The Building Tradesman Newspaper

Friday, November 15, 2013

New report highlights state-by-state assault on workers' rights

By The Building Tradesman



By Mark Gruenberg

PAI Staff Writer

WASHINGTON (PAI) – Corporate interests, led by the American Legislative Exchange Council (ALEC) and including the National Association of Manufacturers, the Chamber of Commerce and retailers’ interests, have undertaken – and continue to undertake – a wide-ranging attack on all interests of all workers, union and non-union, a new Economic Policy Institute report and a panel discussing it says.

The coalition’s campaign is “a broader, ambitious attempt to fundamentally affect the ability to make a living in America,” said EPI economist Ross Eisenbrey during the Oct. 31 discussion of The Legislative Attack On American Wages And Labor Standards, 2011–2012.  The 100-page report is on EPI’s website (www.epi.org). YouTube has a video of the discussion.

The Right Wingers target state legislatures, the panel explained, because state lawmakers are often part-time, and short-staffed.  They’re also easy to elect: The typical state legislative campaign costs $50,000 or so, they said.  Virtually all the states where ALEC and its allies are pushing their agenda are totally GOP-run.

"Over the past two years," wrote the report's author, University of Oregon professor Gordon Lafer, "state legislators across the country have launched an unprecedented series of initiatives aimed at lowering labor standards, weakening unions, and eroding workplace protections for both union and non-union workers. This policy agenda undercuts the ability of low- and middle-wage workers, both union and non-union, to earn a decent wage."

In state capitals, the Right Wingers receive model legislation word for word from ALEC.  They also face little opposition at the state level, except from organized labor.  Some 2,000 state legislators nationwide, including the state House speakers in Michigan and Virginia, are ALEC members, the panel noted.

“We don’t have a staff, so we don’t know what we don’t know,” leaving state lawmakers at the mercy of the coalition, said another panelist, State Rep. Patrick Hope, D-Va.  And he noted ALEC member-lawmakers from Virginia traveled to the coalition’s secret conferences with lobbyists and business barons, on $230,000 of Virginian taxpayers’ dollars.  That pattern occurs in other states, too. 

The lack of staff and support at the state level is a big reason for the success of the coalition’s vicious attacks against public worker unions, added the report’s author, Lafer.  The coalition poses as allies of private-sector workers, especially non-union workers, “but they do little for them,” Lafer said.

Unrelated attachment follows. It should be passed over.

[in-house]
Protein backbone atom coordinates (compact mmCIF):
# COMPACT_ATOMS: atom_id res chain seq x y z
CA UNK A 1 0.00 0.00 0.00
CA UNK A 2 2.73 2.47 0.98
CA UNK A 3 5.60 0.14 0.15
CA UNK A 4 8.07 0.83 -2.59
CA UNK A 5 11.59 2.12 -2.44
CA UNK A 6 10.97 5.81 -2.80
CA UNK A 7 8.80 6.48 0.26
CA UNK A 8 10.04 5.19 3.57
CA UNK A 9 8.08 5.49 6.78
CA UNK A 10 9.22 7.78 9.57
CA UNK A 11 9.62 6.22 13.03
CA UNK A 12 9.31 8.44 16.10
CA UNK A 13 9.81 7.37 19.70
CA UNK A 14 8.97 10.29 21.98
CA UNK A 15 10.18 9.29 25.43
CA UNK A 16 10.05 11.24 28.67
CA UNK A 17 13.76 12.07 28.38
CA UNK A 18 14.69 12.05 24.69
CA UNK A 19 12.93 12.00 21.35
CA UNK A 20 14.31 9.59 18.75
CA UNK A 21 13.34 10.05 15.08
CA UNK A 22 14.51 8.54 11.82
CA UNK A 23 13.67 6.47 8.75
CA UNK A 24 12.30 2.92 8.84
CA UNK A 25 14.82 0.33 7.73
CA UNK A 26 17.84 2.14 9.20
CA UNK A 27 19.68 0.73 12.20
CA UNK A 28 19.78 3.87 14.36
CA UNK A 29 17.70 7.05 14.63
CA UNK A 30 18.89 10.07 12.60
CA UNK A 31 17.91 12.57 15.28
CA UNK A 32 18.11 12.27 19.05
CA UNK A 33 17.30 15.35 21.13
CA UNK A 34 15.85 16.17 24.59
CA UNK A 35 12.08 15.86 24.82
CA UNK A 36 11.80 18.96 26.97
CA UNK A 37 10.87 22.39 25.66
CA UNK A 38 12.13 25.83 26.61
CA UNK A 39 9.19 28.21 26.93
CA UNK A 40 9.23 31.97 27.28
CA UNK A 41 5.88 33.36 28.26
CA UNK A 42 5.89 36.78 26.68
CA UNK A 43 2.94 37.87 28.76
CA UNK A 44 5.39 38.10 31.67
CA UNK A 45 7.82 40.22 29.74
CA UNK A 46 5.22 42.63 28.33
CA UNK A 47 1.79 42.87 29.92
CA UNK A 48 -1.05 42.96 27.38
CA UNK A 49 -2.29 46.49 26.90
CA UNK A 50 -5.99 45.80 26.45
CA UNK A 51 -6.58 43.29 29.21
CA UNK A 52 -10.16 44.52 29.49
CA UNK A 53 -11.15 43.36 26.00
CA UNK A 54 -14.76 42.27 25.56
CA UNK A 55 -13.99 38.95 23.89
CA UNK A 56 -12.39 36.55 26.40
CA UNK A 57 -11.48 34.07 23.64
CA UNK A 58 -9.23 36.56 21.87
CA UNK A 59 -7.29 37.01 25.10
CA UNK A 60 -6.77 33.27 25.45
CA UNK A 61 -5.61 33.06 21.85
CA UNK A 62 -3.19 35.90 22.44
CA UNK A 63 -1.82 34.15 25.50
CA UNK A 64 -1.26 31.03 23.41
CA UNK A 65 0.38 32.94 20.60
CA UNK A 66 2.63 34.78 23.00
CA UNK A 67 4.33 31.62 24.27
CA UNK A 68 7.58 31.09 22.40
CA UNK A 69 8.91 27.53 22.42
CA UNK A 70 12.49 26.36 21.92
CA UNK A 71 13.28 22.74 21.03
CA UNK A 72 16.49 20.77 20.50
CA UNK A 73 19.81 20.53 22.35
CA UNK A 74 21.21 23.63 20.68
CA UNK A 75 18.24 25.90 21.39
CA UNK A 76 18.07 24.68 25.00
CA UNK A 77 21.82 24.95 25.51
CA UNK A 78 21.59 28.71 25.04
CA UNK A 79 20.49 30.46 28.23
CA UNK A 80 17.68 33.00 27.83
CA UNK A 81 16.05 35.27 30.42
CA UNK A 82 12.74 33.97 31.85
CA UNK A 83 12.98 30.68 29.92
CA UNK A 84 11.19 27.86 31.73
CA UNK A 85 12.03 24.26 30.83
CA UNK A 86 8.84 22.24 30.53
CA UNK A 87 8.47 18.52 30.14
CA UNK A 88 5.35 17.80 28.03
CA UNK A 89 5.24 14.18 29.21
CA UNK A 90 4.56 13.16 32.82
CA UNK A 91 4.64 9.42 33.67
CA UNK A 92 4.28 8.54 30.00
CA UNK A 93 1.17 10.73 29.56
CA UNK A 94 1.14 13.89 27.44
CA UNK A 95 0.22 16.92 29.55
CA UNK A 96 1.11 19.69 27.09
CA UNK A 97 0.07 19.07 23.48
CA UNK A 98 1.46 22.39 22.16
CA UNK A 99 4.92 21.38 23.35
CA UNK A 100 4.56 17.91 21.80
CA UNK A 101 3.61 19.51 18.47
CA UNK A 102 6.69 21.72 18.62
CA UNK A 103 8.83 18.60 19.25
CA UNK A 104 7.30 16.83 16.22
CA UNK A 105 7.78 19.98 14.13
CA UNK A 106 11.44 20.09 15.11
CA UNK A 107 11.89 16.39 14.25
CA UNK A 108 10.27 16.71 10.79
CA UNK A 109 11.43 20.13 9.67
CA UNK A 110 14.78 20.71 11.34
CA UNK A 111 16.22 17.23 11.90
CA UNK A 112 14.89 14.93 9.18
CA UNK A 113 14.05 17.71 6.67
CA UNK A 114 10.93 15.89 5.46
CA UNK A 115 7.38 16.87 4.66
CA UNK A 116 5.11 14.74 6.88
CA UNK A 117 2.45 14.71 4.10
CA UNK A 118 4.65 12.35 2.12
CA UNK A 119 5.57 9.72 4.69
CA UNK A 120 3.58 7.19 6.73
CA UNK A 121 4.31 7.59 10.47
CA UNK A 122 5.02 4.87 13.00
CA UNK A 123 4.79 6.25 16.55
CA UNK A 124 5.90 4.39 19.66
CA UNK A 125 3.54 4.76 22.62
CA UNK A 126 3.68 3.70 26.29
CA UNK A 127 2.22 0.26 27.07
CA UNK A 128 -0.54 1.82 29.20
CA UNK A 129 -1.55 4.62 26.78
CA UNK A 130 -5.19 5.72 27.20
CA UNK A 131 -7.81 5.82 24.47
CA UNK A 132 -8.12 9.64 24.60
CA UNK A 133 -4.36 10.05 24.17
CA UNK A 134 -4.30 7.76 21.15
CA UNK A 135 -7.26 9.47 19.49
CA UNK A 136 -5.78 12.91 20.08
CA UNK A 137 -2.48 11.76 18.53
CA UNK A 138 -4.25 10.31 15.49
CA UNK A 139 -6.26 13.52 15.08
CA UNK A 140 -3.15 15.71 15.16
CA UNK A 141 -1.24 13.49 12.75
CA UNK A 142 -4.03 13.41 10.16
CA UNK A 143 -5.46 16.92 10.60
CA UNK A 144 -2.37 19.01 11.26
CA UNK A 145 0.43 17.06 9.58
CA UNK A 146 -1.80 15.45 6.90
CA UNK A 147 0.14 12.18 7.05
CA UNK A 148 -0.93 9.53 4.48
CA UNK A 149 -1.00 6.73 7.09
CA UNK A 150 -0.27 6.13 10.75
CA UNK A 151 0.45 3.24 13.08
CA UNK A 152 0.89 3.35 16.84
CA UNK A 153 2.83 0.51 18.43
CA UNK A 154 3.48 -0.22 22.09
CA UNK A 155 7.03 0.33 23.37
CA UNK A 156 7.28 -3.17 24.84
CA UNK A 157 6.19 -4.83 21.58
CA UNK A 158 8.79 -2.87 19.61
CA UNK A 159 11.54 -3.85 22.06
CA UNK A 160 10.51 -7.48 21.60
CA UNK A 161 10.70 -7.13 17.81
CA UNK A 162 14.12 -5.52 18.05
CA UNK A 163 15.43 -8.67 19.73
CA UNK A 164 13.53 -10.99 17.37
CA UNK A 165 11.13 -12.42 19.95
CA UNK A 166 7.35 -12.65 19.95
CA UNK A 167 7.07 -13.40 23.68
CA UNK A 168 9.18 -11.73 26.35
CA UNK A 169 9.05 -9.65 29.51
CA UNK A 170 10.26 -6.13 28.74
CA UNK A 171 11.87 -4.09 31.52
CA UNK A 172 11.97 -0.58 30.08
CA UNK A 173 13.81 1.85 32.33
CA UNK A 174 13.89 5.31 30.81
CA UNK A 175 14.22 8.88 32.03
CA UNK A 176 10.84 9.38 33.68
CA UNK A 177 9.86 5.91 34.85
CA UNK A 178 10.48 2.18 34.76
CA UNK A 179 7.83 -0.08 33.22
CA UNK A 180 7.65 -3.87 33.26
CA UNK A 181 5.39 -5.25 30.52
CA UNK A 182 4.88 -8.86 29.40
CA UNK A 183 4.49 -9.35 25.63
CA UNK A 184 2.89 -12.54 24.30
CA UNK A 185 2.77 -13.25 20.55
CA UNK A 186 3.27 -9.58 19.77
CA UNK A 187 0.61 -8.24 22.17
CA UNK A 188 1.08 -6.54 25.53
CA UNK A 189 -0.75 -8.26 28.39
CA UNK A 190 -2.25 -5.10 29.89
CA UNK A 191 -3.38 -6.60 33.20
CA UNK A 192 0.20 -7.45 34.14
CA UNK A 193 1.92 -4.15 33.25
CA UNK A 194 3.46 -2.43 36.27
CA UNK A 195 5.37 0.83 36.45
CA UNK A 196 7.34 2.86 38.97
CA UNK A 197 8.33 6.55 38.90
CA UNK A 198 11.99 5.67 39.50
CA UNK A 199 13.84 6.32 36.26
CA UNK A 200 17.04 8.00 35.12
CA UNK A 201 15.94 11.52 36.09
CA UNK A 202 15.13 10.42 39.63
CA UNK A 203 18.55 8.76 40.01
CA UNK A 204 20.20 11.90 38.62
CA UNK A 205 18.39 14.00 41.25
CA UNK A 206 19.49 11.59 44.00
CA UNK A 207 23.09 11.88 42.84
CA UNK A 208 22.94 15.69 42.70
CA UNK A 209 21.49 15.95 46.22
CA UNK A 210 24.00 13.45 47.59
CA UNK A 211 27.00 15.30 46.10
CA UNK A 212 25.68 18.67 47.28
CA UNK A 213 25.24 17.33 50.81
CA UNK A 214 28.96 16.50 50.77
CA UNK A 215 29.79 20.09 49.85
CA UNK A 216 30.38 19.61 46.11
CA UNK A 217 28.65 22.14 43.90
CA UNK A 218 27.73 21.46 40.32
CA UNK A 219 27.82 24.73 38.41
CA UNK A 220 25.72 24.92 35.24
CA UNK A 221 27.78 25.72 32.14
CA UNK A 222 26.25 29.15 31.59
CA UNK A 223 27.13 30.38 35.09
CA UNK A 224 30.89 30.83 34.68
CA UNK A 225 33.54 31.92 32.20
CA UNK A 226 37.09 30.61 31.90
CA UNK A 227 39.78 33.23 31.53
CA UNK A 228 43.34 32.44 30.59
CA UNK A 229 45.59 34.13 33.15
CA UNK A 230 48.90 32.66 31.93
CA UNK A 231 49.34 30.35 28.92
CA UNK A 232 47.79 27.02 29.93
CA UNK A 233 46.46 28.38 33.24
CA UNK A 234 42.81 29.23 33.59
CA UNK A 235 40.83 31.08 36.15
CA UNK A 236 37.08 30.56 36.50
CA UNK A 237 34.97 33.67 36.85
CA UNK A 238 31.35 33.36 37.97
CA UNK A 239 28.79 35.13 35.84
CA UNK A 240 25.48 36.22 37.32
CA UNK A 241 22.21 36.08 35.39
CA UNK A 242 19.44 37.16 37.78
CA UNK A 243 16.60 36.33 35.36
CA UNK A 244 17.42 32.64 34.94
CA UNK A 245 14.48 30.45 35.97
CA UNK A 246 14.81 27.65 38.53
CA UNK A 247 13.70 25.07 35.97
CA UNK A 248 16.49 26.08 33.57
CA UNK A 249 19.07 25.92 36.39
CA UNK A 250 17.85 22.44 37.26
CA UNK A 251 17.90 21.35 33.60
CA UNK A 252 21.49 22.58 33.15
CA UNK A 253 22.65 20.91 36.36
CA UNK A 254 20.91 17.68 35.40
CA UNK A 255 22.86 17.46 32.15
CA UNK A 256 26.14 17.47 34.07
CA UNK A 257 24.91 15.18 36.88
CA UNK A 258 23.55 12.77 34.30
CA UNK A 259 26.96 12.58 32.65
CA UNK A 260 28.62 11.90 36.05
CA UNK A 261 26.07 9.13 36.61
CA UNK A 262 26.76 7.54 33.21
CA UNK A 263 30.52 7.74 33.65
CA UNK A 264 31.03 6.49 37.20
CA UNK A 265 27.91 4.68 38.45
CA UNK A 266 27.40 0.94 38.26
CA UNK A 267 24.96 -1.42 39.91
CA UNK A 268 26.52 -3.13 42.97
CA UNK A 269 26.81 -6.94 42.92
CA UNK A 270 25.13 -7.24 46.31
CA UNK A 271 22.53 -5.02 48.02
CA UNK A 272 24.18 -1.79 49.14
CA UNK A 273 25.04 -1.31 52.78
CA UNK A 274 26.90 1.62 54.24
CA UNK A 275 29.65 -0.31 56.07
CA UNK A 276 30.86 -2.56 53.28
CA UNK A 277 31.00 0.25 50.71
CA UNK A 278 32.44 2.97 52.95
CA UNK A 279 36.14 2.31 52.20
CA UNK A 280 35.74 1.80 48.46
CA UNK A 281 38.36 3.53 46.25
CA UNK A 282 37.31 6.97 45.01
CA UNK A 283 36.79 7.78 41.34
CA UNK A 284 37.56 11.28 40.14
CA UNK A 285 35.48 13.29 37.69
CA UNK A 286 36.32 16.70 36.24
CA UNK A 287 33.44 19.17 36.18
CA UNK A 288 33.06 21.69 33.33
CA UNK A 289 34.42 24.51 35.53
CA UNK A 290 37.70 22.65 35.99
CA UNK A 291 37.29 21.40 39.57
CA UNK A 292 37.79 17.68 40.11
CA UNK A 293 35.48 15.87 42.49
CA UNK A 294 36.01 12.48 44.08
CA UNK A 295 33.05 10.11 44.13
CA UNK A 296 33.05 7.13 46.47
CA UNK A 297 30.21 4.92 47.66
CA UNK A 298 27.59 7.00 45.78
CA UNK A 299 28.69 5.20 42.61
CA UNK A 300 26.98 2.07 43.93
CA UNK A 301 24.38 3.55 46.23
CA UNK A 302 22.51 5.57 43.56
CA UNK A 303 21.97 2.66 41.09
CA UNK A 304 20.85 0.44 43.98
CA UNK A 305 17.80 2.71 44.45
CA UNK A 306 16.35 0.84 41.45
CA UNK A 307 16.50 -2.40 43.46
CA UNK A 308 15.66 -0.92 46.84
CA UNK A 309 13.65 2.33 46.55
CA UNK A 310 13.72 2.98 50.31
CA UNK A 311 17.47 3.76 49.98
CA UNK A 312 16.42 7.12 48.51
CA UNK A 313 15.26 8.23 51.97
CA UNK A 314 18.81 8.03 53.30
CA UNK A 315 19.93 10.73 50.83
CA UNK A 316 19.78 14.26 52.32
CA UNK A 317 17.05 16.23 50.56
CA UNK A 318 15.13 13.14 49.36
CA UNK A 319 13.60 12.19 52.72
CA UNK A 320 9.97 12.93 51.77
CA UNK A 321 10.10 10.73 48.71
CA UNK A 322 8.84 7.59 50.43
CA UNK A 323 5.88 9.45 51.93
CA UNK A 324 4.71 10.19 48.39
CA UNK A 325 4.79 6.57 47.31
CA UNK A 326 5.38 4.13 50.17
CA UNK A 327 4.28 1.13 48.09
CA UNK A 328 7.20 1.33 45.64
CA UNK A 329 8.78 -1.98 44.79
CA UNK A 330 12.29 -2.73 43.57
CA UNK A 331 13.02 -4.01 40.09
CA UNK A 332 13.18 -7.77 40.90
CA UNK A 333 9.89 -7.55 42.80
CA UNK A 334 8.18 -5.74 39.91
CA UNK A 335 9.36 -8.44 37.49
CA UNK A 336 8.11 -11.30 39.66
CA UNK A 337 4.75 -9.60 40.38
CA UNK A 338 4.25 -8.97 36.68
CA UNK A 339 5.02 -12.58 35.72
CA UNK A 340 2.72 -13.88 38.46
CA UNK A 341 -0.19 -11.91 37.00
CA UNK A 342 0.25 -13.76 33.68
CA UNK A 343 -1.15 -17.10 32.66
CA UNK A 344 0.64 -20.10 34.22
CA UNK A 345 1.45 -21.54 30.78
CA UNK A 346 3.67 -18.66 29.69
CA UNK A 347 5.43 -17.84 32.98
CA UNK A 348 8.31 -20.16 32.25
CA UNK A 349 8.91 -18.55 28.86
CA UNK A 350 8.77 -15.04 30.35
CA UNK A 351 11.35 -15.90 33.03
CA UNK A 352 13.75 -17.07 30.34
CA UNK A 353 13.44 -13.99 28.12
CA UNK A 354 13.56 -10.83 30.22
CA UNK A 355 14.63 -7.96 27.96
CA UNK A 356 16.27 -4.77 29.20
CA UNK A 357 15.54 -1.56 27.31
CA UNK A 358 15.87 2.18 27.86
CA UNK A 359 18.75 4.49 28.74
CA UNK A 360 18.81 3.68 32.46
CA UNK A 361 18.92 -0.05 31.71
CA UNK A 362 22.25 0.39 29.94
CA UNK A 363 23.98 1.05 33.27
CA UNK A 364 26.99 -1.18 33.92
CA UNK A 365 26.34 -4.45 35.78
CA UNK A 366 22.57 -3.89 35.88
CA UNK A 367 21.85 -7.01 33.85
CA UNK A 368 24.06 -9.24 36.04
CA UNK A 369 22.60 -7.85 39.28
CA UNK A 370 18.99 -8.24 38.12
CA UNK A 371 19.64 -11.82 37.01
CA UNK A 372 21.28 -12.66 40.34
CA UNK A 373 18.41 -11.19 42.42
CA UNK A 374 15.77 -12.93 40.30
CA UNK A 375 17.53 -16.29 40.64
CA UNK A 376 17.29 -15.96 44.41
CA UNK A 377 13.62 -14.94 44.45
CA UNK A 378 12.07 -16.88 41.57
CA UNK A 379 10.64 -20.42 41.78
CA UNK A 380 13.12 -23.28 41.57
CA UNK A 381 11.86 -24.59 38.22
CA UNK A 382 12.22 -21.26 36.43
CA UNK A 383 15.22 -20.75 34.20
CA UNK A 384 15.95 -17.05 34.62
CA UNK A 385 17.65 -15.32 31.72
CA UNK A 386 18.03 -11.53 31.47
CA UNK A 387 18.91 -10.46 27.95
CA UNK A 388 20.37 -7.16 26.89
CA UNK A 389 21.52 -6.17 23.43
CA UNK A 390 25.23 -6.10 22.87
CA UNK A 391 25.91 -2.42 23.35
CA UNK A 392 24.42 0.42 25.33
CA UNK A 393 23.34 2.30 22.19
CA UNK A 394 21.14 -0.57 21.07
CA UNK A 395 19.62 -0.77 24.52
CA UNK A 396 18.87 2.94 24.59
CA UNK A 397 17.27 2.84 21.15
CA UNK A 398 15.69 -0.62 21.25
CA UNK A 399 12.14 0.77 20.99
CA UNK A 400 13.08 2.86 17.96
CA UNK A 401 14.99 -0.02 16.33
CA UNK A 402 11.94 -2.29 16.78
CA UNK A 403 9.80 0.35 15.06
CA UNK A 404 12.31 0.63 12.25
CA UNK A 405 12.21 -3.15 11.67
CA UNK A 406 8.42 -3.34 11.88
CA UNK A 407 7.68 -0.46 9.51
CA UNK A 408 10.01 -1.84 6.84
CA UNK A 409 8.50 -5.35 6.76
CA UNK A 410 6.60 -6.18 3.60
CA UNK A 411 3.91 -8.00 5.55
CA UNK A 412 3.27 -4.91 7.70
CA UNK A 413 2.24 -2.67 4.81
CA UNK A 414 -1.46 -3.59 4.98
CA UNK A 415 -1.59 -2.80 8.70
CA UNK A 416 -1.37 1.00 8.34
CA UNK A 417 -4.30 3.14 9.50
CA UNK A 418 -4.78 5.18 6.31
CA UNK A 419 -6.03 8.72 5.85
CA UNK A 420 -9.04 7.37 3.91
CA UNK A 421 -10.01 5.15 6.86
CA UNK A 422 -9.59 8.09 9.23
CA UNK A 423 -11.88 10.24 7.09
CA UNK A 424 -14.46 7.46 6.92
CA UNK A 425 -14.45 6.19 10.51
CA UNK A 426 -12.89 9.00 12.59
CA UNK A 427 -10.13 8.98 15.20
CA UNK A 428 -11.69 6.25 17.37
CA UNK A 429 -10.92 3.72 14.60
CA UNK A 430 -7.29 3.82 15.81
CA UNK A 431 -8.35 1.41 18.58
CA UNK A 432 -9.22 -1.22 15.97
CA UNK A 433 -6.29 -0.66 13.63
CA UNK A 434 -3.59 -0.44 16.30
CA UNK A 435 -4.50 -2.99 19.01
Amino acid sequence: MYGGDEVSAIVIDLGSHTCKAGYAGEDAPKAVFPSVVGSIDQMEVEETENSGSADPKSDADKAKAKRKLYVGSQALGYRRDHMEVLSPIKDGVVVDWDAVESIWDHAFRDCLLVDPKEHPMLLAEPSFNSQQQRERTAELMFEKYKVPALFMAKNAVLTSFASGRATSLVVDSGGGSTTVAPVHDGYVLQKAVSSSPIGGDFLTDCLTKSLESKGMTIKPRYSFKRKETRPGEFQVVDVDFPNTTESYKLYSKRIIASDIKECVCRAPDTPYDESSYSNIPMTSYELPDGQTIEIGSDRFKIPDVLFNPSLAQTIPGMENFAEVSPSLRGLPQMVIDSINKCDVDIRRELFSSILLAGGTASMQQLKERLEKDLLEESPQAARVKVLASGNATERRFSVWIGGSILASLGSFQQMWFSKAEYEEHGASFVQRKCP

Taken individually, the measures the Right Wing coalition pushes against all workers are bad enough.  But when you step back and look at them as a whole, the picture is even worse, both the panelists and the report say.

In 2011-12, the report adds, four states passed bills lowering their minimum wages, 16 states cut unemployment insurance benefits, four expanded the use of child labor – Idaho now lets kids aged 12 work as school janitors – and 10 restricted the right of their own voters to approve paid sick leave and other measures.

Unionists were also particular targets, the report adds: 15 states, including Michigan, restricted public workers’ collective bargaining rights, dues collection, or both.  Other states, including Michigan, banned project labor agreements.  Lawmakers introduced so-called ‘Right to Work’ bills in 19 states, enacting them in GOP-run Michigan and Indiana.  And GOP-run state governments banned local prevailing wage laws in Arizona, Idaho, Iowa and Louisiana. There is legislation in place in Michigan to ban prevailing wage.

“Each of these is an explicit goal of the lobbies – the Chamber of Commerce, the National Association of Manufacturers, the National Restaurant Association, the National Federation of Independent Business and others,” that back and fund the ALEC-led coalition, Eisenbrey said.  “These are the most powerful lobbies in the country and we should expect even more of this.”

Besides trying to weaken and kill organized labor – their leading foe –  the Right Wing coalition also schemes to prevent voters from overturning its fiats.  Knowing polls show pro-worker measures would pass if put to popular vote, they restrict the right to vote, both by enacting “voter ID” laws and by banning their own cities, towns and other political subdivisions from voting on various issues.  

So when cities rebel – such as the 120 cities nationwide whose ordinances mandate higher minimum wages for firms that do business with the government –  

the Right Wing coalition responds with laws banning such future ordinances. The GOP-run Wisconsin government went further: It not only banned future local minimum wage hikes but it repealed Milwaukee’s increase, which had won 63 percent of the vote, Lafer said. 

The anti-worker coalition also fights against laws preventing wage theft.  That’s the tendency by employers in low-wage industries or in industries with many exploitable workers – such as construction, fast food and home health care – to not pay the minimum wage, not pay required overtime or, in many cases, not pay the workers at all.

Florida abolished its state Labor Department a decade ago and has no one to probe wage theft.  Miami-Dade County responded with its own small claims court for such cases, which has handled 600 cases and recovered $2 million.  The GOP-run Florida legislature is trying to abolish the court, Eisenbrey, who told the story, said.

Neither the panelists nor the report offered solutions to battle the Right Wing cabal and its wide-ranging schemes.  But the panel said it’s up to journalists to publicize the Right Wing’s schemes and ultimate aims, to educate workers and voters.